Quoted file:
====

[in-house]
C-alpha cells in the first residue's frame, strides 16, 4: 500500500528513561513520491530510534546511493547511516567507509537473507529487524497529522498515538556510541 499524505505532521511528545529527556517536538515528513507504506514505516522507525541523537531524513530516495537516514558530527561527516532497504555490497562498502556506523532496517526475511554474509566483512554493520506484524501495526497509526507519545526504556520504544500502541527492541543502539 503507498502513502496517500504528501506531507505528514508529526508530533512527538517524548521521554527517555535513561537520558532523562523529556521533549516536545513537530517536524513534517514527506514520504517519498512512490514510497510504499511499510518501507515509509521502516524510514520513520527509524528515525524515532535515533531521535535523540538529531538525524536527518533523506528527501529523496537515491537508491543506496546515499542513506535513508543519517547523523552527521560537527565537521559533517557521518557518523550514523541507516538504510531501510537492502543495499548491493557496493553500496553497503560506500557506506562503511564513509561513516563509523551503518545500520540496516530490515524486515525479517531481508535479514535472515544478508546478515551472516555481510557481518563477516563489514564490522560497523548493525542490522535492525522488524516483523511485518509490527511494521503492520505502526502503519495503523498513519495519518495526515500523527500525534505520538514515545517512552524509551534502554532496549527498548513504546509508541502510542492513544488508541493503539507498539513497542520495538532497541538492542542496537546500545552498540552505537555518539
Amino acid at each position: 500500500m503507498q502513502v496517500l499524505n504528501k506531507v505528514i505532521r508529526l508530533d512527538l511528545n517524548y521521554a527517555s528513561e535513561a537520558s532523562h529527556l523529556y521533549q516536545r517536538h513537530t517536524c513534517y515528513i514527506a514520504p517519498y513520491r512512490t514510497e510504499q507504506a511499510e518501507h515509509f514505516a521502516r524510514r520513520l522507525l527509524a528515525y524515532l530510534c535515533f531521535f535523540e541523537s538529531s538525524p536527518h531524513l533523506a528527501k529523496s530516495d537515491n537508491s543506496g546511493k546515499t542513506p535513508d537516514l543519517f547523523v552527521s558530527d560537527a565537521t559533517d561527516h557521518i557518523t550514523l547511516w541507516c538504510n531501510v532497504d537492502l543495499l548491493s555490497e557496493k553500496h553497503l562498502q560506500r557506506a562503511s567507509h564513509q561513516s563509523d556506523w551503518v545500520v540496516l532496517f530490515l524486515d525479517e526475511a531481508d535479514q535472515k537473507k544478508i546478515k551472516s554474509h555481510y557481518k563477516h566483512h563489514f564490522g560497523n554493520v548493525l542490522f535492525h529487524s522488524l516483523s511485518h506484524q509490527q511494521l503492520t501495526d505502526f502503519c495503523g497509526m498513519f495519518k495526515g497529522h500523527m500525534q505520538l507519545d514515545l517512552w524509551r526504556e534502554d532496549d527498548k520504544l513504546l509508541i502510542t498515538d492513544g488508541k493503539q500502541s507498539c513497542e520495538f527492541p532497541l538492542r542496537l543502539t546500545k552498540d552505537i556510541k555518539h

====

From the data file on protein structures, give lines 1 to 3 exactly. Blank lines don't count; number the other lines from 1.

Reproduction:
[in-house]
C-alpha cells in the first residue's frame, strides 16, 4: 500500500528513561513520491530510534546511493547511516567507509537473507529487524497529522498515538556510541 499524505505532521511528545529527556517536538515528513507504506514505516522507525541523537531524513530516495537516514558530527561527516532497504555490497562498502556506523532496517526475511554474509566483512554493520506484524501495526497509526507519545526504556520504544500502541527492541543502539 503507498502513502496517500504528501506531507505528514508529526508530533512527538517524548521521554527517555535513561537520558532523562523529556521533549516536545513537530517536524513534517514527506514520504517519498512512490514510497510504499511499510518501507515509509521502516524510514520513520527509524528515525524515532535515533531521535535523540538529531538525524536527518533523506528527501529523496537515491537508491543506496546515499542513506535513508543519517547523523552527521560537527565537521559533517557521518557518523550514523541507516538504510531501510537492502543495499548491493557496493553500496553497503560506500557506506562503511564513509561513516563509523551503518545500520540496516530490515524486515525479517531481508535479514535472515544478508546478515551472516555481510557481518563477516563489514564490522560497523548493525542490522535492525522488524516483523511485518509490527511494521503492520505502526502503519495503523498513519495519518495526515500523527500525534505520538514515545517512552524509551534502554532496549527498548513504546509508541502510542492513544488508541493503539507498539513497542520495538532497541538492542542496537546500545552498540552505537555518539
Amino acid at each position: 500500500m503507498q502513502v496517500l499524505n504528501k506531507v505528514i505532521r508529526l508530533d512527538l511528545n517524548y521521554a527517555s528513561e535513561a537520558s532523562h529527556l523529556y521533549q516536545r517536538h513537530t517536524c513534517y515528513i514527506a514520504p517519498y513520491r512512490t514510497e510504499q507504506a511499510e518501507h515509509f514505516a521502516r524510514r520513520l522507525l527509524a528515525y524515532l530510534c535515533f531521535f535523540e541523537s538529531s538525524p536527518h531524513l533523506a528527501k529523496s530516495d537515491n537508491s543506496g546511493k546515499t542513506p535513508d537516514l543519517f547523523v552527521s558530527d560537527a565537521t559533517d561527516h557521518i557518523t550514523l547511516w541507516c538504510n531501510v532497504d537492502l543495499l548491493s555490497e557496493k553500496h553497503l562498502q560506500r557506506a562503511s567507509h564513509q561513516s563509523d556506523w551503518v545500520v540496516l532496517f530490515l524486515d525479517e526475511a531481508d535479514q535472515k537473507k544478508i546478515k551472516s554474509h555481510y557481518k563477516h566483512h563489514f564490522g560497523n554493520v548493525l542490522f535492525h529487524s522488524l516483523s511485518h506484524q509490527q511494521l503492520t501495526d505502526f502503519c495503523g497509526m498513519f495519518k495526515g497529522h500523527m500525534q505520538l507519545d514515545l517512552w524509551r526504556e534502554d532496549d527498548k520504544l513504546l509508541i502510542t498515538d492513544g488508541k493503539q500502541s507498539c513497542e520495538f527492541p532497541l538492542r542496537l543502539t546500545k552498540d552505537i556510541k555518539h